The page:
But even before Actos went to market, safety advocates were concerned about the drug’s link to bladder cancer. Studies had shown that Actos was not only linked to bladder cancer, but other serious side effects as well, including heart failure, blindness and bone fractures. In spite of these alarming studies, patients were not made aware of the dangers surrounding Actos—consumers were simply told that the type-2 diabetes drug was their best option to combat the dangers of diabetes.

During the Actos MDL proceedings in Louisiana, it was reported that Takeda had allegedly been aware of the link between Actos and bladder cancer since 2001, but did nothing to warn the general public about the danger. The FDA issued a safety alert in June of 2011, warning that long term Actos consumers were at an increased risk for developing bladder cancer. The FDA further advised doctors to stop filling Actos prescriptions for patients who had previously been diagnosed with bladder cancer.

The Actos bladder cancer MDL was filed before U.S. District Court Judge Rebecca Doherty in the Western District of Louisiana, where last year the jury in a federal bellwether Actos bladder cancer trial ordered Takeda and Eli Lilly to pay $1.5 million to the defendant and $9 billion (later reduced to $38.6 million) in punitive damages. Takeda recently agreed to settle thousands of Actos lawsuits for $2.37 billion. Plaintiffs in the suits claim that Actos gave them bladder cancer.

Why an Actos RICO Class Action Lawsuit against Takeda and Eli Lilly?

Rather than filing individual health care fraud lawsuits against Takeda and Eli Lilly, the plaintiffs filed a lawsuit under the Racketeer Influenced and Corrupt Organizations (RICO) Act, a federal law designed to combat organized crime.

The plaintiffs proposed an Actos RICO class action lawsuit consisting of all consumers and entities in the United States and its territories who took Actos between 1999 and the present. In addition, the plaintiffs propose five state Consumer Classes in California, Missouri, New Jersey, Florida, and Massachusetts, for consumers who paid or incurred costs of Actos in those states over the same time period.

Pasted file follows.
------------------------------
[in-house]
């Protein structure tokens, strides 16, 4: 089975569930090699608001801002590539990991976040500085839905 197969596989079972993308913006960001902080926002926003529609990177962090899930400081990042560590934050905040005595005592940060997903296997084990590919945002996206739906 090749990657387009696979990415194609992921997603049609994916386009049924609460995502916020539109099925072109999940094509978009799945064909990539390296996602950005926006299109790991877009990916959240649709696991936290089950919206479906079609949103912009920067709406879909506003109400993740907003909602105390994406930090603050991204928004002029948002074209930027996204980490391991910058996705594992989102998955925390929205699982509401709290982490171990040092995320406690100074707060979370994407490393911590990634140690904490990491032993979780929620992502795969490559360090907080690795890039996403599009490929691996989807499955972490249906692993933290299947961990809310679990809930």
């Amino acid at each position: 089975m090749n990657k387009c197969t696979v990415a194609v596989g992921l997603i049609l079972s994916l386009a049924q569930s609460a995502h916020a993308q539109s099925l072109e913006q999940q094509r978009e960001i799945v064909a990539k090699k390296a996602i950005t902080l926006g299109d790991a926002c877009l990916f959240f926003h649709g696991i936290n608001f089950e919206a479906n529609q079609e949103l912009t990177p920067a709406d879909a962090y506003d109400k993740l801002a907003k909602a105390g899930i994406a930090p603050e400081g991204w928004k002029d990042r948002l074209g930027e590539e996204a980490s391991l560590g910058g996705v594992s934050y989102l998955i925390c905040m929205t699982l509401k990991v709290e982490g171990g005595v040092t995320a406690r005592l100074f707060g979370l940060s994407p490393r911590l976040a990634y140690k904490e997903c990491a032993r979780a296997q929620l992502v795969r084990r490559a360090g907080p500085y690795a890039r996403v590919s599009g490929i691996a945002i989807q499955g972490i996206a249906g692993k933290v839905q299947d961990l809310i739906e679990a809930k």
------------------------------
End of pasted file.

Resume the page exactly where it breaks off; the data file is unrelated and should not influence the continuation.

According to the Actos RICO class action lawsuit, Takeda and Eli Lilly allegedly engaged in “a pattern of racketeering activity” that included acts of mail fraud, wire fraud, and the “use of interstate facilities to conduct unlawful activity.” Racketeering is broadly defined as a “pattern of illegal activity carried out as part of an enterprise that is owned or controlled by those engaged in the illegal activity.”

RICO violations are not just limited to organized crime syndicates—they can also focus on a corporation. Those who have been injured by a RICO violation can bring a civil suit. If they win, the parties injured as a result of a RICO violation receive treble damages (triple the amount of actual/compensatory damages). In order for a RICO claim to be successful, plaintiff(s) must demonstrate:

  • Criminal Activity. Plaintiff(s) must prove that defendant(s) have committed any of the enumerated RICO crimes, which include broad crimes like mail and wire fraud.
  • Pattern of Criminal Activity. A single crime is not enough—plaintiff(s) have to prove a pattern of at least two crimes, and the pattern is required to be either related in some way (i.e. same victim, same methods, same participant(s) or continuous, (i.e. the crime was committed for over at least a year).